The Enterprise Security Supersite NewsFactor Sites:       NewsFactor.com     Enterprise Security Today     CRM Daily     Business Report     Sci-Tech Today  
   
This ad will display for the next 20 seconds. Click for more information, or
Home Network Security Viruses & Malware Cybercrime Security Solutions More Topics...
Advertisement
Free Gartner Report:
Drive innovation & collaboration
with the "Everyone's IT" approach.

View the research report
Viruses & Malware
Gartner's #1 for endpoint backup
Average Rating:
Rate this article:  
Kinect SDK Could Lead To Motion Control for PCs

Kinect SDK Could Lead To Motion Control for PCs
By Barry Levine

Share
Share on Facebook Share on Twitter Share on Linkedin Share on Google Plus

A software development kit for the Kinect motion controller for the Xbox 360 will be released by Microsoft. The first Kinect SDK will be noncommercial for research, with a commercial SDK to follow later. In contrast to Microsoft's initial reaction when developers began hacking the Kinect, Microsoft is now embracing ideas for the Kinect.
 


A PC that you control by moving your hands in the air. That vision of a Minority Report-like future took a step closer this week as Microsoft announced it will release a noncommercial software development kit (SDK) for its Kinect controller.

On Monday, the Redmond, Wash.-based software giant announced that the Windows SDK for Kinect will be released in the spring as a free download. A commercial version is also expected to be released at some point. The Kinect, originally released for Microsoft's Xbox 360 video-game console, allows users to interact via free-form gestures and movement.

Virtual Puppets, Invisibility, Robot Surgery

On The Official Microsoft Blog, the company's Steve Clayton wrote Monday that the noncommercial SDK will "give academic researchers and enthusiasts access to key pieces of the Kinect system," including audio technology, system application-programming interfaces, and direct control of the Kinect sensor.

Clayton noted in particular the possible use of Kinect technology in health and medicine. He pointed to research by a team at the University of Washington's Biorobotics Lab, which is exploring the use of Kinect with the commercially available PHANTOM Omni Haptic Device in order to add a sense of feel to robotic surgery.

Shortly after Kinect was released in November, developers eagerly began hacking the device and creating alternative uses. Applications have included virtual puppets, an app that allows the user to become invisible to the screen, and virtual light sabers.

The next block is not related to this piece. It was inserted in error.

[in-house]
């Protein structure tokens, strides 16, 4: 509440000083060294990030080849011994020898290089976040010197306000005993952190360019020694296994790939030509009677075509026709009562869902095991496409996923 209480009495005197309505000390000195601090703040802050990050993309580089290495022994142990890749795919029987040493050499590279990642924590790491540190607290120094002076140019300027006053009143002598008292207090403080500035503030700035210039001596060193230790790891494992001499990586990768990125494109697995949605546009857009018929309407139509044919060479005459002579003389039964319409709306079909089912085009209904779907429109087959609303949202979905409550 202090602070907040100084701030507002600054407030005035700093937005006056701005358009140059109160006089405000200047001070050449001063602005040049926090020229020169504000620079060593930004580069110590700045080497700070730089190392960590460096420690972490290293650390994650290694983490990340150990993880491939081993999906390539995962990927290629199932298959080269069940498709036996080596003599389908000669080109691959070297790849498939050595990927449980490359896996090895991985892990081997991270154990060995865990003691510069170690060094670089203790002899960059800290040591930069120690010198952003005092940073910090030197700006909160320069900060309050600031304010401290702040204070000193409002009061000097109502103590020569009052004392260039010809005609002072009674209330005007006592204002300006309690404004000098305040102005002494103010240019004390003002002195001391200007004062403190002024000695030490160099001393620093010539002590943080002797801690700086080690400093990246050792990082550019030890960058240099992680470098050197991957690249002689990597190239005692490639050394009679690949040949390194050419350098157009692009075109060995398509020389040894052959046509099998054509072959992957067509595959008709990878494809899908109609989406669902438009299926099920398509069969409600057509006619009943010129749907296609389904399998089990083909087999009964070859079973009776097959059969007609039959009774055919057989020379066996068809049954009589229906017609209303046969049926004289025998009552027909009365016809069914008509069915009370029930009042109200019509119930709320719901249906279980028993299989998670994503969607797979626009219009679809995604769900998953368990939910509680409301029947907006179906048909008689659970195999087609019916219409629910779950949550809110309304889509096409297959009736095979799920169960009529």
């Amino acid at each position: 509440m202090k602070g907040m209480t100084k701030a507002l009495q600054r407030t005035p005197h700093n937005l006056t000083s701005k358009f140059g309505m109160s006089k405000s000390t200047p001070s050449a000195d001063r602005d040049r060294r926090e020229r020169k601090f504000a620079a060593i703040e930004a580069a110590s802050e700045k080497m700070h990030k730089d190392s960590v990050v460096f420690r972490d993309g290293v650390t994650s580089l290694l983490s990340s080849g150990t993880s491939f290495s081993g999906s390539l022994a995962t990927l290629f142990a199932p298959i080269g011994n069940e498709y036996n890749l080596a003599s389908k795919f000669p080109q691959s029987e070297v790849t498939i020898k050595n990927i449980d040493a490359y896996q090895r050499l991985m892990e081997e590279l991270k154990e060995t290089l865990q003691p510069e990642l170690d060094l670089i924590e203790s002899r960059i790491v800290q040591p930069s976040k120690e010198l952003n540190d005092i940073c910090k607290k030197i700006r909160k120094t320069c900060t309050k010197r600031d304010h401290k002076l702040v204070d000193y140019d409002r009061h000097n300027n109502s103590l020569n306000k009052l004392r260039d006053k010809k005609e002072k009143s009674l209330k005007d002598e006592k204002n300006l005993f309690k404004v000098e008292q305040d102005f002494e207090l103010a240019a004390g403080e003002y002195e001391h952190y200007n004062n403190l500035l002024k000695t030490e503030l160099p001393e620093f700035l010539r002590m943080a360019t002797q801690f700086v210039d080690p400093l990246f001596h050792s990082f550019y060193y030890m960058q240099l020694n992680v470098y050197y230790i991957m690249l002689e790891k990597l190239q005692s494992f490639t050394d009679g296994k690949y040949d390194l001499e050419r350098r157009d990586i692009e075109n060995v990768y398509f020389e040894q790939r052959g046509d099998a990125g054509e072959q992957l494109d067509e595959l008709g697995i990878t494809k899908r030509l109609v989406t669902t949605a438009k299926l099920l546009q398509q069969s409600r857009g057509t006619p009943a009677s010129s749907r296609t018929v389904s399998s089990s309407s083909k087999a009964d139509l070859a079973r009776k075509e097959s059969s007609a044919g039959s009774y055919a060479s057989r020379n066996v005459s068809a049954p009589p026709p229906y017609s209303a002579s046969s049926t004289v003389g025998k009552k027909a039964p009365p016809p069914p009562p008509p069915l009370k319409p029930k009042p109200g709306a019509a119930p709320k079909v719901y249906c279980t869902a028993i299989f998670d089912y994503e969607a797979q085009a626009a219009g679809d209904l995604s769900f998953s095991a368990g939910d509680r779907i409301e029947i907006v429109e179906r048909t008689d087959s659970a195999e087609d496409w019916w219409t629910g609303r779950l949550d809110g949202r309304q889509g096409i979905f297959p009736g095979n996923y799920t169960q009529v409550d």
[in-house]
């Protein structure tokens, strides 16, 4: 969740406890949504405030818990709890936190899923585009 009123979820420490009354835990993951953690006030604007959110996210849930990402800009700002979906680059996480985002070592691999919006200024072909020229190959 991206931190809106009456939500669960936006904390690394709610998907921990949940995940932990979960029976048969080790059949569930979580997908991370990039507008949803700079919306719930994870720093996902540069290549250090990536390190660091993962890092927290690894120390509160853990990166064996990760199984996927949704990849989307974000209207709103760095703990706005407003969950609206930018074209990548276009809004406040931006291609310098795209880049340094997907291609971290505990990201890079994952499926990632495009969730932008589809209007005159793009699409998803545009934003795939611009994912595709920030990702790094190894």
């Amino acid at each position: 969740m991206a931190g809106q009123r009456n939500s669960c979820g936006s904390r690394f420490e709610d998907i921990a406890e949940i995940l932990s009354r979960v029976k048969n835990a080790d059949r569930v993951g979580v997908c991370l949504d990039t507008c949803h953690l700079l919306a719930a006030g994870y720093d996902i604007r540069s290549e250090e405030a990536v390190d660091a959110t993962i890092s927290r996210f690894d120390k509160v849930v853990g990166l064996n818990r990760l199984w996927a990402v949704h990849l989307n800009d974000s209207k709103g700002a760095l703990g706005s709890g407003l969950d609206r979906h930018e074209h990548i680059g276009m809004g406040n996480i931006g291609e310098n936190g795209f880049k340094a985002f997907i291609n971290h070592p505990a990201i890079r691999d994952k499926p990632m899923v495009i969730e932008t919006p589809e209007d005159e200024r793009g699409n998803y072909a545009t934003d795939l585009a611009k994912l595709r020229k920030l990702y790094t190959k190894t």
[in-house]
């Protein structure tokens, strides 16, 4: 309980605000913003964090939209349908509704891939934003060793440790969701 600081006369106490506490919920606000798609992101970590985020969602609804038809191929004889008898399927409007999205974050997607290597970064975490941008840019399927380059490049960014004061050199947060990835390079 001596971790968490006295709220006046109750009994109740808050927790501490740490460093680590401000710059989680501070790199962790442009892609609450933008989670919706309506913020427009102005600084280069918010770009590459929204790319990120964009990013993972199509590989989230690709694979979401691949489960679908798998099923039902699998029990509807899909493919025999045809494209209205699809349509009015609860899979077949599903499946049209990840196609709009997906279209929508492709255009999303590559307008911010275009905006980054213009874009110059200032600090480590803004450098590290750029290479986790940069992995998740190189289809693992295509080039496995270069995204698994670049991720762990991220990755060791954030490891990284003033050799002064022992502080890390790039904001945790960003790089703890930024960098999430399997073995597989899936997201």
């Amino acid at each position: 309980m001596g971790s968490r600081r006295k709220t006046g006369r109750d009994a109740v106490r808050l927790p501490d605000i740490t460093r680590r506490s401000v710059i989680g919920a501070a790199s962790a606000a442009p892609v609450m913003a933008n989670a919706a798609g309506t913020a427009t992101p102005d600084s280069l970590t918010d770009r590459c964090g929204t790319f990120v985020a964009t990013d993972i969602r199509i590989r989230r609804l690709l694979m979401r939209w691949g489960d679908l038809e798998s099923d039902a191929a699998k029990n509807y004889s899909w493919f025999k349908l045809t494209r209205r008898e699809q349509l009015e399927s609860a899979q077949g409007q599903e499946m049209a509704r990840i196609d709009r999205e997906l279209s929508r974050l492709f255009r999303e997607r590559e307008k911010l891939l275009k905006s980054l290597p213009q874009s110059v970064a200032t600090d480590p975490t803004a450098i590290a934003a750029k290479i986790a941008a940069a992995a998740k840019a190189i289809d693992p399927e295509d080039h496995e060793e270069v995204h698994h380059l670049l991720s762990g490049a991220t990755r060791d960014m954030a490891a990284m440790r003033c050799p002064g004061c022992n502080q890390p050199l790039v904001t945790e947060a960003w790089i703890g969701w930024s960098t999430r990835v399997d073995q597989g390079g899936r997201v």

At a Microsoft-sponsored conference of company researchers and invited media Monday in Seattle, Microsoft showed off some of its internal experiments. These include eye tracking for separate users, so each user could interact with a separate image -- on the same screen. One experiment turned the environment shown into 3D in real time, while another enabled an object on the screen to become 3D, which could then be manipulated in virtual space by users on the other end of a video call.

When developers started hacking the Kinect after its release, Microsoft initially wasn't pleased. At first, the company issued a statement that it "does not condone the modification of its products." But later, it recognized that the developers were pointing to a huge additional market for the revolutionary device, and the company agreed that developers were only modifying the driver and other software that communicates with the hardware.

Meanwhile, Kinect sales have topped eight million.

'Super-Exciting'

Sarah Rotman Epps, an analyst with Forrester, called Microsoft's new emphasis on Kinect "super exciting." In the past year, she's seen "multiple PC OEM's" demo an approximation of what Kinect can do. But these demos, she said, were fairly rough compared to Kinect, and the "big missing piece" was the software that takes advantage of what Microsoft is calling the natural user interface.

Ross Rubin, director of industry analysis for consumer technology at the NPD Group, said it isn't clear if Kinect-like natural user interaction will ever become "commonplace" on PC's, but there could be a "wide array of applications that utilize its advantages, just like touch interaction."